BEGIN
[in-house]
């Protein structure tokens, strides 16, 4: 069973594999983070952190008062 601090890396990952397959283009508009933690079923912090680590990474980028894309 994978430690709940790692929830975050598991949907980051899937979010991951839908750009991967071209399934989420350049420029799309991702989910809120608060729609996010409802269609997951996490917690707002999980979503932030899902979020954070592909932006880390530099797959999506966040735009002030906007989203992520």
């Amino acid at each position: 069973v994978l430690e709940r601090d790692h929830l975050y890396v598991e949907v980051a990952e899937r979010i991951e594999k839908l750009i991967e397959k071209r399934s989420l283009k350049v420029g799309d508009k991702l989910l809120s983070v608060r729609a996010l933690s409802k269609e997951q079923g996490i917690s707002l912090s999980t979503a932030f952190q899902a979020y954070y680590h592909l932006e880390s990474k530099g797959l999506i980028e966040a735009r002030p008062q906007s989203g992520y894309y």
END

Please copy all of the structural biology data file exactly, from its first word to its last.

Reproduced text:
[in-house]
């Protein structure tokens, strides 16, 4: 069973594999983070952190008062 601090890396990952397959283009508009933690079923912090680590990474980028894309 994978430690709940790692929830975050598991949907980051899937979010991951839908750009991967071209399934989420350049420029799309991702989910809120608060729609996010409802269609997951996490917690707002999980979503932030899902979020954070592909932006880390530099797959999506966040735009002030906007989203992520």
């Amino acid at each position: 069973v994978l430690e709940r601090d790692h929830l975050y890396v598991e949907v980051a990952e899937r979010i991951e594999k839908l750009i991967e397959k071209r399934s989420l283009k350049v420029g799309d508009k991702l989910l809120s983070v608060r729609a996010l933690s409802k269609e997951q079923g996490i917690s707002l912090s999980t979503a932030f952190q899902a979020y954070y680590h592909l932006e880390s990474k530099g797959l999506i980028e966040a735009r002030p008062q906007s989203g992520y894309y």